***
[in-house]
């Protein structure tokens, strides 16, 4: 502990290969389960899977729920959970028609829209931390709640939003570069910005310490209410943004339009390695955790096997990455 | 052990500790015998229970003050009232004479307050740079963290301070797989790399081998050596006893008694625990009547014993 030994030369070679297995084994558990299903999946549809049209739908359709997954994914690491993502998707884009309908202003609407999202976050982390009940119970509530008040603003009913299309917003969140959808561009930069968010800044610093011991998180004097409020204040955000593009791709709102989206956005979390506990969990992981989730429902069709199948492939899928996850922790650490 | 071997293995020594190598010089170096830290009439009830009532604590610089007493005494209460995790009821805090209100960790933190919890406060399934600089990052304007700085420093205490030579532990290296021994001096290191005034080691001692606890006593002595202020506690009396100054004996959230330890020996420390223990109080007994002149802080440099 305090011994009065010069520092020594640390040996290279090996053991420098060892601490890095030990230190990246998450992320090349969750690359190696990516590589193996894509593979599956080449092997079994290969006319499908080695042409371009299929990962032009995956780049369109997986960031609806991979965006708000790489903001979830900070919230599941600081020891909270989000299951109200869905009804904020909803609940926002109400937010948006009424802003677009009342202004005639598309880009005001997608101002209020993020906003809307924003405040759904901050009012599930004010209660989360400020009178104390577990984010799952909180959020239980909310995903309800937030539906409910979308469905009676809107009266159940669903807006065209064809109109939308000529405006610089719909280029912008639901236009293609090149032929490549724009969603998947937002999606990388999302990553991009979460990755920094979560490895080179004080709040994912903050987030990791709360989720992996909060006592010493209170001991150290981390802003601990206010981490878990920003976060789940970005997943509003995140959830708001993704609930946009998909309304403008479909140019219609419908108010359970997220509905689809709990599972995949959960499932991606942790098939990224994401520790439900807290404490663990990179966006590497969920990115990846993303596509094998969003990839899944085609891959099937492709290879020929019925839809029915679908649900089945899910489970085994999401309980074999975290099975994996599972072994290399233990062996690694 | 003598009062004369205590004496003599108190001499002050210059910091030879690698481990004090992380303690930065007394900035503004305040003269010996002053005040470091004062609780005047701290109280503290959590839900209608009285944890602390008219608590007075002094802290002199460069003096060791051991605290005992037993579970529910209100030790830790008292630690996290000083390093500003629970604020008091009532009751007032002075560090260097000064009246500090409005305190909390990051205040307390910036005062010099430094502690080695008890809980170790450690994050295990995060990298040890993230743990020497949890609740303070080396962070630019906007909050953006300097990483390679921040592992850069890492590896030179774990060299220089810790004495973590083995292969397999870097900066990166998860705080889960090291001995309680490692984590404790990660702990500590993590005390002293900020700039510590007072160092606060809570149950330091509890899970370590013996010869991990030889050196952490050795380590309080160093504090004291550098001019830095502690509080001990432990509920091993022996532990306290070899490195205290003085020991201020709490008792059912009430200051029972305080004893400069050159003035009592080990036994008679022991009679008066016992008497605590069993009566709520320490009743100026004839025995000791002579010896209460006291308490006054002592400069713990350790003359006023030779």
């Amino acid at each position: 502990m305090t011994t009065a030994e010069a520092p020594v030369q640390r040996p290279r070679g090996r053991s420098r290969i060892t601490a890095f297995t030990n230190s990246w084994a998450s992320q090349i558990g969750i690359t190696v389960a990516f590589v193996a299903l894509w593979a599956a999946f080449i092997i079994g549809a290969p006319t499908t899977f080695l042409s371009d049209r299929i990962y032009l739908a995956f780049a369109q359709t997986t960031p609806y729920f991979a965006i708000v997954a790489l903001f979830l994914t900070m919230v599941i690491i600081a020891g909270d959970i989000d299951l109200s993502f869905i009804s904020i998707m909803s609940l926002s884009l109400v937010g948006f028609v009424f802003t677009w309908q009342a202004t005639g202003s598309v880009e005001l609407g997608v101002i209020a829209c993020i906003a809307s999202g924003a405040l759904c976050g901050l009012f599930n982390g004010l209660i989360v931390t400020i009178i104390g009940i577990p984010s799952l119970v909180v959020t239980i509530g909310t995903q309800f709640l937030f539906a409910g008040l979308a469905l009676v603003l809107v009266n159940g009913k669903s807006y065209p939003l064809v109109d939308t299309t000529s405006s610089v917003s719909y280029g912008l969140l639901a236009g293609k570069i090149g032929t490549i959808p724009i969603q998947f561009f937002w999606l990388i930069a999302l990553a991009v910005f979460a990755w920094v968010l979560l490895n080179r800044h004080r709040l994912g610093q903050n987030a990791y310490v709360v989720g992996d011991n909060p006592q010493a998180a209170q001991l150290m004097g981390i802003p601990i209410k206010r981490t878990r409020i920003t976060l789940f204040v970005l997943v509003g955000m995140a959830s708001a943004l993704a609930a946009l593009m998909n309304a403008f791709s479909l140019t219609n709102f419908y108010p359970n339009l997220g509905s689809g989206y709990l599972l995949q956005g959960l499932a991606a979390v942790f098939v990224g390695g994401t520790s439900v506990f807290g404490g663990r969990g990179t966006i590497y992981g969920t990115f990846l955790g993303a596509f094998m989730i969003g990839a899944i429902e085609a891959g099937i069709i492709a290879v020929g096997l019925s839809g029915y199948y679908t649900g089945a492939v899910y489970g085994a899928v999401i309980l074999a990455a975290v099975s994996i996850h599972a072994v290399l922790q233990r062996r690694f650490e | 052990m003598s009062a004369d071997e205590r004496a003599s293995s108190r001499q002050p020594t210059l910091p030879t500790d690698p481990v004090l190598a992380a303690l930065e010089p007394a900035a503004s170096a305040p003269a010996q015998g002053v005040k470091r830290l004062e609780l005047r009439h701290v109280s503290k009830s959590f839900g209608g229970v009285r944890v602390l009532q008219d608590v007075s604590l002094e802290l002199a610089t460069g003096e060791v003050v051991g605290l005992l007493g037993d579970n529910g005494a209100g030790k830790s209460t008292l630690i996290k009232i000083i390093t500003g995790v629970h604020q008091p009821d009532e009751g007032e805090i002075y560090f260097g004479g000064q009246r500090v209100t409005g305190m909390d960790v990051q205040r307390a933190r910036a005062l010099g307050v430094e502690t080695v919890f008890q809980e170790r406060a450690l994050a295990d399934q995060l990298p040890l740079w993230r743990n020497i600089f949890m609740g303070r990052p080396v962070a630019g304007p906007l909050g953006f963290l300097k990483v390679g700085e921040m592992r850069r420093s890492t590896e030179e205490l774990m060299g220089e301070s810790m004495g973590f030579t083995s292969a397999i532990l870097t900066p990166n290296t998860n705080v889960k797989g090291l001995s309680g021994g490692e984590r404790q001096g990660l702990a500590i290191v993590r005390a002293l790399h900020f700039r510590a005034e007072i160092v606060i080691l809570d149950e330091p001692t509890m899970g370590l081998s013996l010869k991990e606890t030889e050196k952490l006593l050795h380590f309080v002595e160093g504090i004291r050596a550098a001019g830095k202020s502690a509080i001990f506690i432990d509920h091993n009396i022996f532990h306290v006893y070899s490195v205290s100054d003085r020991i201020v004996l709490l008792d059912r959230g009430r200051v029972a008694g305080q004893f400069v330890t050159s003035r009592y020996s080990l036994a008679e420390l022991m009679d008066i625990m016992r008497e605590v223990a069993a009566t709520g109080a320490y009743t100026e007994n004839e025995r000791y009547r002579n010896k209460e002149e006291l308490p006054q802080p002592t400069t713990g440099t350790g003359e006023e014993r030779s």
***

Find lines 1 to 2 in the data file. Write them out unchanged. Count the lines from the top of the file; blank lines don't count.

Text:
[in-house]
């Protein structure tokens, strides 16, 4: 502990290969389960899977729920959970028609829209931390709640939003570069910005310490209410943004339009390695955790096997990455 | 052990500790015998229970003050009232004479307050740079963290301070797989790399081998050596006893008694625990009547014993 030994030369070679297995084994558990299903999946549809049209739908359709997954994914690491993502998707884009309908202003609407999202976050982390009940119970509530008040603003009913299309917003969140959808561009930069968010800044610093011991998180004097409020204040955000593009791709709102989206956005979390506990969990992981989730429902069709199948492939899928996850922790650490 | 071997293995020594190598010089170096830290009439009830009532604590610089007493005494209460995790009821805090209100960790933190919890406060399934600089990052304007700085420093205490030579532990290296021994001096290191005034080691001692606890006593002595202020506690009396100054004996959230330890020996420390223990109080007994002149802080440099 305090011994009065010069520092020594640390040996290279090996053991420098060892601490890095030990230190990246998450992320090349969750690359190696990516590589193996894509593979599956080449092997079994290969006319499908080695042409371009299929990962032009995956780049369109997986960031609806991979965006708000790489903001979830900070919230599941600081020891909270989000299951109200869905009804904020909803609940926002109400937010948006009424802003677009009342202004005639598309880009005001997608101002209020993020906003809307924003405040759904901050009012599930004010209660989360400020009178104390577990984010799952909180959020239980909310995903309800937030539906409910979308469905009676809107009266159940669903807006065209064809109109939308000529405006610089719909280029912008639901236009293609090149032929490549724009969603998947937002999606990388999302990553991009979460990755920094979560490895080179004080709040994912903050987030990791709360989720992996909060006592010493209170001991150290981390802003601990206010981490878990920003976060789940970005997943509003995140959830708001993704609930946009998909309304403008479909140019219609419908108010359970997220509905689809709990599972995949959960499932991606942790098939990224994401520790439900807290404490663990990179966006590497969920990115990846993303596509094998969003990839899944085609891959099937492709290879020929019925839809029915679908649900089945899910489970085994999401309980074999975290099975994996599972072994290399233990062996690694 | 003598009062004369205590004496003599108190001499002050210059910091030879690698481990004090992380303690930065007394900035503004305040003269010996002053005040470091004062609780005047701290109280503290959590839900209608009285944890602390008219608590007075002094802290002199460069003096060791051991605290005992037993579970529910209100030790830790008292630690996290000083390093500003629970604020008091009532009751007032002075560090260097000064009246500090409005305190909390990051205040307390910036005062010099430094502690080695008890809980170790450690994050295990995060990298040890993230743990020497949890609740303070080396962070630019906007909050953006300097990483390679921040592992850069890492590896030179774990060299220089810790004495973590083995292969397999870097900066990166998860705080889960090291001995309680490692984590404790990660702990500590993590005390002293900020700039510590007072160092606060809570149950330091509890899970370590013996010869991990030889050196952490050795380590309080160093504090004291550098001019830095502690509080001990432990509920091993022996532990306290070899490195205290003085020991201020709490008792059912009430200051029972305080004893400069050159003035009592080990036994008679022991009679008066016992008497605590069993009566709520320490009743100026004839025995000791002579010896209460006291308490006054002592400069713990350790003359006023030779």